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BMC Neuroscience

Open Access

Efficient spike communication in the MUSIC multi-simulation framework

BMC Neuroscience201112(Suppl 1):P79

Published: 18 July 2011

MUSIC is a standard API and software library allowing large-scale neuronal network simulators, or other applications, to exchange data within a parallel computer during runtime [1]. It promotes interoperability between models written for different simulators and allows models to be re-used to build a larger model system, a multi-simulation. In addition, it allows for independent development of pre- and post-processing tools, for example for scientific visualization. A prototype implementation of the API in the form of a C++ library was released under the GPL license in early 2009. The simulators NEST, Neuron and MOOSE are adapted for the MUSIC library. Work in progress includes extension of MUSIC to support multi-scale multi-simulations [2] and connecting MUSIC-enabled applications to robotic hardware [3].

In the MUSIC prototype implementation, spikes are communicated using pair-wise MPI_Send/MPI_Recv. While this scales well for one-to-one-like connectivity, there are cases where such a communication scheme might not use machine resources optimally, e.g. for all-to-all-like connectivity in a simulation running on a large number of MPI processes. Here we report on recent developments of the library providing an alternative communication algorithm based on collective MPI communication. We present benchmark results comparing the scaling of the two communication algorithms for different topologies of connectivity.

In order to put maximal stress on the MUSIC implementation, we used artificial neuronal populations lacking their own dynamics (no computation) so that spike communication could be studied in isolation. We ran a multi-simulation where a simulation A communicated spikes to a simulation B. The simulations A and B consisted of 100000 neurons each. Every neuron in B received spikes from 10000 randomly selected neurons in A, each spiking at a frequency of 10Hz. Buffered spikes were communicated every 5 ms. Figure 1 shows wall-clock time for 100 simulated seconds for the two algorithms on two computer architectures. For reference, the wall-clock time for 128 processors on the BG/L (165 s) is 1.4 % of the wall-clock time for simulation of 100 s of the symmetric multi-simulation benchmark in [1] which includes computation of the neuronal dynamics. The scaling of the pair-wise algorithm on the Cray system might be possible to improve by allocating nodes within short network distance.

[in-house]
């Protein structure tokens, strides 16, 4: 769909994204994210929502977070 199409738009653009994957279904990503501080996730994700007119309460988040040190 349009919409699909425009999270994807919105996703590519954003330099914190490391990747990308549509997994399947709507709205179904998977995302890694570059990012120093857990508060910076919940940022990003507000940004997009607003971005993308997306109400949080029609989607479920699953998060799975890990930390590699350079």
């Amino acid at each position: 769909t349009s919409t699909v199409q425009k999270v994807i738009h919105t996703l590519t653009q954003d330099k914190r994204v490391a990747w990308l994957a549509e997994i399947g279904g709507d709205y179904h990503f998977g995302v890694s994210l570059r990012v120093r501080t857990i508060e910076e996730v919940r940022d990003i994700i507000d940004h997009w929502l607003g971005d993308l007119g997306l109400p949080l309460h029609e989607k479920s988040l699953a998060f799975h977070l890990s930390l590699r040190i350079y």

Figure 1

Scaling of multi-simulation with two connected populations.

We describe two communication algorithms used in MUSIC and give a quantitative evaluation of their scaling performance. Preliminary results indicate that the new allgather-based algorithm scales better than the pair-wise algorithm for all-to-all connectivity. It also performs better than the pair-wise algorithm on the Cray XE6 with more than 100 processors.

Authors’ Affiliations

School of Computer Science and Communication, KTH, Stockholm, Sweden
INCF, Karolinska Institutet, Stockholm, Sweden


  1. Djurfeldt M, Hjorth J, Eppler JM, Dudani N, Helias M, Potjans TC, Bhalla US, Diesmann M, Hellgren Kotaleski J, Ekeberg O: Run-Time Interoperability Between Neural Network Simulators Based on the MUSIC Framework. Neurinform. 2010, 8: 43-60. 10.1007/s12021-010-9064-z.View ArticleGoogle Scholar
  2. Brandi Maya, Brocke Ekaterina, Talukdar Husain Ahammad, Hanke Michael, Bhalla Upinder S, Kotaleski Jeanette Hellgren, Djurfeldt Mikael: Connecting MOOSE and NeuroRD through MUSIC: Towards a communication framework for multi-scale modeling. CNS. 2011Google Scholar
  3. Nazem Ali, Kootstra Gert, Kragic Danica, Djurfeldt Mikael: Interfacing a parallel simulation of a neuronal network to robotic hardware using MUSIC, with application to real-time figure-ground segregation. CNS. 2011Google Scholar


© Brocke and Djurfeldt; licensee BioMed Central Ltd. 2011

This article is published under license to BioMed Central Ltd. This is an open access article distributed under the terms of the Creative Commons Attribution License (, which permits unrestricted use, distribution, and reproduction in any medium, provided the original work is properly cited.